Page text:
Practicing environmental law provides him with daily opportunities to use his legal skills and training to help clients overcome often extremely technical business and regulatory challenges in order to ensure compliance with applicable environmental requirements.

He advises numerous Forbes Global 2000 companies on the legal and regulatory requirements associated with both domestic and foreign production, and the import, export, and...

Mackenzie S. Schoonmaker Environmental Litigation Attorney Beveridge & Diamond New York, NY

Mackenzie’s practice includes both litigation and regulatory matters arising under FIFRA, the Clean Water Act, and related environmental laws.

She is passionate about conserving air, water, wildlife, and land for future generations, and enjoys helping clients navigate and enforce the detailed framework of environmental law because she believes compliance is key to preventing adverse impacts to the environment.

Mackenzie is a co-chair of Beveridge & Diamond’s Industrial Hemp & Cannabis industry team. She advises clients, and regularly writes and presents, on federal and state environmental regulations impacting this thriving industry. 

Under the Federal Insecticide, Fungicide, and Rodenticide Act (FIFRA), Mackenzie represents pesticide companies in data compensation arbitrations, focusing on defending the rights of data owners against follow-on registrants of pesticides. She has also worked extensively with task forces comprised of national and multinational companies of all sizes that operate as joint ventures or limited liability companies to generate data and other information to meet government requirements under FIFRA.

Among the wide range of issues under the Clean Water Act that Mackenzie has handled are assisting companies with responses to Clean Water Act Section 308 information requests and Clean Water Act Section 404 compensatory mitigation requirements.

Mackenzie also defends public utilities against toxic tort claims. She was part of the team that obtained a defense judgment after a three-week trial regarding claims alleging that the client supplied corrosive water to apartment buildings. The case, Cormier v. D.C. WASA, 2011 D.C. Super. Lexis 7, 84 A.3d 492 (2013), was successfully upheld on appeal.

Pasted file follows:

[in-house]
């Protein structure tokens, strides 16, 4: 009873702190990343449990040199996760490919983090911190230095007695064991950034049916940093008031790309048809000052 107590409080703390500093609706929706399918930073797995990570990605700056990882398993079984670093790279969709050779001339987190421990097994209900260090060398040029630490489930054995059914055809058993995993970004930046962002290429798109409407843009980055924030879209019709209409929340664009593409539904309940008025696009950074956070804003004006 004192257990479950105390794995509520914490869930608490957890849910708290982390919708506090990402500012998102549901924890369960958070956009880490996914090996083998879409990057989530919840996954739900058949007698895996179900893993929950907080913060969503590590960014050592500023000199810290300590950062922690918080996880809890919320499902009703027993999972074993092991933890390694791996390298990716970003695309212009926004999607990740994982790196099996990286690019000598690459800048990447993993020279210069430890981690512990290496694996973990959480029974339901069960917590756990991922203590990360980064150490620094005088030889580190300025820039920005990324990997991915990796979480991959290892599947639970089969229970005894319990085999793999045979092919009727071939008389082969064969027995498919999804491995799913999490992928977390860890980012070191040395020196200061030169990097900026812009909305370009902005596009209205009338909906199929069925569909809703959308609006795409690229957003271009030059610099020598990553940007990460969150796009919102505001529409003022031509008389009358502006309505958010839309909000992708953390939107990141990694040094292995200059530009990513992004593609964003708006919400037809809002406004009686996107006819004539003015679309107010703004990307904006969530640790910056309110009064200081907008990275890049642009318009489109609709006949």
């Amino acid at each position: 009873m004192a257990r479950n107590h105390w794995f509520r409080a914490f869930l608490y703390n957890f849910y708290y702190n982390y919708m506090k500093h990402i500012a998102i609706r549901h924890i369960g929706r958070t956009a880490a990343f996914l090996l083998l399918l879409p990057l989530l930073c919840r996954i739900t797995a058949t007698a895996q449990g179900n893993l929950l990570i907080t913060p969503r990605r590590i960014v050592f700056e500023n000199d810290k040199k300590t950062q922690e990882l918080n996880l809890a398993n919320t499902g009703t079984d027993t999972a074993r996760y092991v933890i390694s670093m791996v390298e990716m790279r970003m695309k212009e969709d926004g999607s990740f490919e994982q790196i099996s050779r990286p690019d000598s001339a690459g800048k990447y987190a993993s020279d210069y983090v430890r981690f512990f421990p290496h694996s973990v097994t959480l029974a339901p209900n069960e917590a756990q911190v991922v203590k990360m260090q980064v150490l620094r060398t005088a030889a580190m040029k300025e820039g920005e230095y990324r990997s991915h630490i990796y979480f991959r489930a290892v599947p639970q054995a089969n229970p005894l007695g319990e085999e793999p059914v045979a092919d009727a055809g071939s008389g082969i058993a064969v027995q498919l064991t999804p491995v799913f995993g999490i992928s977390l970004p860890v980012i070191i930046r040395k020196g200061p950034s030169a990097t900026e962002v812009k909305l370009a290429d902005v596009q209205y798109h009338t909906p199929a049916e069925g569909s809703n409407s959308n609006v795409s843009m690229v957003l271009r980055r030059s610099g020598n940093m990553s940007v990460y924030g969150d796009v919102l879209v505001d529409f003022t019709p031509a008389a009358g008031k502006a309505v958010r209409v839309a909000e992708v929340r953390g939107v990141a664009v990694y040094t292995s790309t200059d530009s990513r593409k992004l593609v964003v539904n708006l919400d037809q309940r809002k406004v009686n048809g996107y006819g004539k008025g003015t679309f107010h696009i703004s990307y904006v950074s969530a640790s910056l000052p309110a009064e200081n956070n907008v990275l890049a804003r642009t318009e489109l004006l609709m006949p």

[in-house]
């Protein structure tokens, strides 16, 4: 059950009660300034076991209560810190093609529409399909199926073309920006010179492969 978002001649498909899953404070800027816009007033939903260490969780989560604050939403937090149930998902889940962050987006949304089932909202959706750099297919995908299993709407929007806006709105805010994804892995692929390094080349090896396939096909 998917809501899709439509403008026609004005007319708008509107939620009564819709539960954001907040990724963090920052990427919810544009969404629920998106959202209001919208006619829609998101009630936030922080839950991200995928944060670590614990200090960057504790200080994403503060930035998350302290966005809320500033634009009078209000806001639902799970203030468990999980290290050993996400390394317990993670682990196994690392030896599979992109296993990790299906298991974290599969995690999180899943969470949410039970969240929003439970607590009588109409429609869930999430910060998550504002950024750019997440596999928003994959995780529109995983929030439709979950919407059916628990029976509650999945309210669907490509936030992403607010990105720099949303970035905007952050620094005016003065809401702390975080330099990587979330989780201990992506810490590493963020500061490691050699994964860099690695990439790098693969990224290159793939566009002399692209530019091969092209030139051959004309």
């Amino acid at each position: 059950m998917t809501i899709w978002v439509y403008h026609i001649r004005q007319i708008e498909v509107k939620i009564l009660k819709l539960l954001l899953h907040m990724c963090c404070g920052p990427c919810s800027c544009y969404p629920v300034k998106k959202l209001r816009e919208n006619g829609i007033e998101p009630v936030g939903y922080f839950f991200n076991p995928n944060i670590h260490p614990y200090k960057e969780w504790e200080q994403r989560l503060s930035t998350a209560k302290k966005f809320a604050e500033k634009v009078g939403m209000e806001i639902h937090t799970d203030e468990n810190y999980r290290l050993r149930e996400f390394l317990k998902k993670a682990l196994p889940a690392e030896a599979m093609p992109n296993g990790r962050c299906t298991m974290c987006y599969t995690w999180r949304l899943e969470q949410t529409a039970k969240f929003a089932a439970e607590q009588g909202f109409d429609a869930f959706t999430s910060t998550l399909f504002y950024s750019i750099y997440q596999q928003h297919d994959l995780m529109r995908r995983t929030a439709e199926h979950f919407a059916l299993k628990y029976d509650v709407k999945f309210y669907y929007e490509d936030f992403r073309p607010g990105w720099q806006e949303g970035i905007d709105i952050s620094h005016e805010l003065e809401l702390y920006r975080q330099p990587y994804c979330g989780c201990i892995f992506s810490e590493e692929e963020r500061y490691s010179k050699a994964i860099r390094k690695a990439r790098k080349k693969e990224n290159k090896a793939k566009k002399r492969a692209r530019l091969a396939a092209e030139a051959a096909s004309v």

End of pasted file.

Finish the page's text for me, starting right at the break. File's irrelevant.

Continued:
Allyn L. Stern Environmental Attorney Beveridge & Diamond Seattle, WA
Of Counsel

Allyn brings over 30 years of insider understanding of government operations.

Her experience as former Region 10 Counsel at the Environmental Protection Agency (EPA) informs her deep policy, regulatory, and enforcement knowledge. Allyn draws on her breadth and depth of expertise to help clients comply with an array of environmental statutes and regulations applicable to their businesses, including Clean Water Act (CWA) and Resource Conservation and Recovery Act (RCRA) permit approvals, risk management under the Clean Air Act 112(r), civil and criminal enforcement, Superfund cleanup...

Kathryn E. Szmuszkovicz Litigation Attorney Beveridge & Diamond Washington, DC
Managing Principal

Kathryn E. Szmuszkovicz litigates and provides strategic regulatory counsel.

Kathy litigates on behalf of individual companies, groups of companies and trade associations in federal and state courts across the country. She also provides alternative dispute resolution (ADR), compliance, strategic planning, and commercial services focused on the regulatory aspects of her clients’ businesses. Kathy’s practice focuses on clients who manufacture, sell, and use products regulated by EPA, USDA, FDA, DOI, DOC, and analogous state agencies under the environmental, health, and safety laws...